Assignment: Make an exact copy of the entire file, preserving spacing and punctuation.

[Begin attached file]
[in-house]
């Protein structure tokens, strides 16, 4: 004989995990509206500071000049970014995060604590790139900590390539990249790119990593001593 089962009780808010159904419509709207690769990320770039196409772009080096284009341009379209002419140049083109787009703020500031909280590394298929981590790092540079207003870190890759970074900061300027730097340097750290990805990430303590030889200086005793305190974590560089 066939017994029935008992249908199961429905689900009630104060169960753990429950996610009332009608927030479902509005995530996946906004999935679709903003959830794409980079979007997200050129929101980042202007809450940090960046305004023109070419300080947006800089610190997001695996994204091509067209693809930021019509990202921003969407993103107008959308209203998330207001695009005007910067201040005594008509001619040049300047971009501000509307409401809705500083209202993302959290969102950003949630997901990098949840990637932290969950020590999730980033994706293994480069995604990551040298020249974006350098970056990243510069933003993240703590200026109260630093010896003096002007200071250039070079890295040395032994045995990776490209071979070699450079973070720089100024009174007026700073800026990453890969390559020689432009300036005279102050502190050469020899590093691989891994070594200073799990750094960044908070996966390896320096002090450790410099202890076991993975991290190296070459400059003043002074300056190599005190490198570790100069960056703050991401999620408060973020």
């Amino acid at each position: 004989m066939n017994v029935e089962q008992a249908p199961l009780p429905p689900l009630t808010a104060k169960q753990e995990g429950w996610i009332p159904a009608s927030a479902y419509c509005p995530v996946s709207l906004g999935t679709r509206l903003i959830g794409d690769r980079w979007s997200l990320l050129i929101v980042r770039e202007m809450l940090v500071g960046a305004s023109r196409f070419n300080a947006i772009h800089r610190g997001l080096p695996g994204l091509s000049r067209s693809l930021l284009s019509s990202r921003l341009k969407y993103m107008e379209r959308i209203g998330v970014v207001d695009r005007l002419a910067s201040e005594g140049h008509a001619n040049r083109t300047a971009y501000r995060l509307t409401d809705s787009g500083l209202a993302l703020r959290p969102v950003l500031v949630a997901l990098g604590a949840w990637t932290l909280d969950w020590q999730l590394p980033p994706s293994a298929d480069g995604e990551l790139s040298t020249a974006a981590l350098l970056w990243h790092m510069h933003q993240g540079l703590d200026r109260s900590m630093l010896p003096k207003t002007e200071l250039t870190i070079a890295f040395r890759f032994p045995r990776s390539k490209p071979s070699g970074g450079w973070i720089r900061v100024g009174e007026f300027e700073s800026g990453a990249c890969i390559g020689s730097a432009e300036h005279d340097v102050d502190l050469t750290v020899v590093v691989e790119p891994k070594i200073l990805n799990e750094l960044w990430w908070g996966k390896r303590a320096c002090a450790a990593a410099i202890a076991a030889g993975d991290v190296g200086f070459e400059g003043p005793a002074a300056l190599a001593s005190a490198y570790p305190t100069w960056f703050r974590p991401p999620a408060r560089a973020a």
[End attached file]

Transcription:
[in-house]
């Protein structure tokens, strides 16, 4: 004989995990509206500071000049970014995060604590790139900590390539990249790119990593001593 089962009780808010159904419509709207690769990320770039196409772009080096284009341009379209002419140049083109787009703020500031909280590394298929981590790092540079207003870190890759970074900061300027730097340097750290990805990430303590030889200086005793305190974590560089 066939017994029935008992249908199961429905689900009630104060169960753990429950996610009332009608927030479902509005995530996946906004999935679709903003959830794409980079979007997200050129929101980042202007809450940090960046305004023109070419300080947006800089610190997001695996994204091509067209693809930021019509990202921003969407993103107008959308209203998330207001695009005007910067201040005594008509001619040049300047971009501000509307409401809705500083209202993302959290969102950003949630997901990098949840990637932290969950020590999730980033994706293994480069995604990551040298020249974006350098970056990243510069933003993240703590200026109260630093010896003096002007200071250039070079890295040395032994045995990776490209071979070699450079973070720089100024009174007026700073800026990453890969390559020689432009300036005279102050502190050469020899590093691989891994070594200073799990750094960044908070996966390896320096002090450790410099202890076991993975991290190296070459400059003043002074300056190599005190490198570790100069960056703050991401999620408060973020």
């Amino acid at each position: 004989m066939n017994v029935e089962q008992a249908p199961l009780p429905p689900l009630t808010a104060k169960q753990e995990g429950w996610i009332p159904a009608s927030a479902y419509c509005p995530v996946s709207l906004g999935t679709r509206l903003i959830g794409d690769r980079w979007s997200l990320l050129i929101v980042r770039e202007m809450l940090v500071g960046a305004s023109r196409f070419n300080a947006i772009h800089r610190g997001l080096p695996g994204l091509s000049r067209s693809l930021l284009s019509s990202r921003l341009k969407y993103m107008e379209r959308i209203g998330v970014v207001d695009r005007l002419a910067s201040e005594g140049h008509a001619n040049r083109t300047a971009y501000r995060l509307t409401d809705s787009g500083l209202a993302l703020r959290p969102v950003l500031v949630a997901l990098g604590a949840w990637t932290l909280d969950w020590q999730l590394p980033p994706s293994a298929d480069g995604e990551l790139s040298t020249a974006a981590l350098l970056w990243h790092m510069h933003q993240g540079l703590d200026r109260s900590m630093l010896p003096k207003t002007e200071l250039t870190i070079a890295f040395r890759f032994p045995r990776s390539k490209p071979s070699g970074g450079w973070i720089r900061v100024g009174e007026f300027e700073s800026g990453a990249c890969i390559g020689s730097a432009e300036h005279d340097v102050d502190l050469t750290v020899v590093v691989e790119p891994k070594i200073l990805n799990e750094l960044w990430w908070g996966k390896r303590a320096c002090a450790a990593a410099i202890a076991a030889g993975d991290v190296g200086f070459e400059g003043p005793a002074a300056l190599a001593s005190a490198y570790p305190t100069w960056f703050r974590p991401p999620a408060r560089a973020a």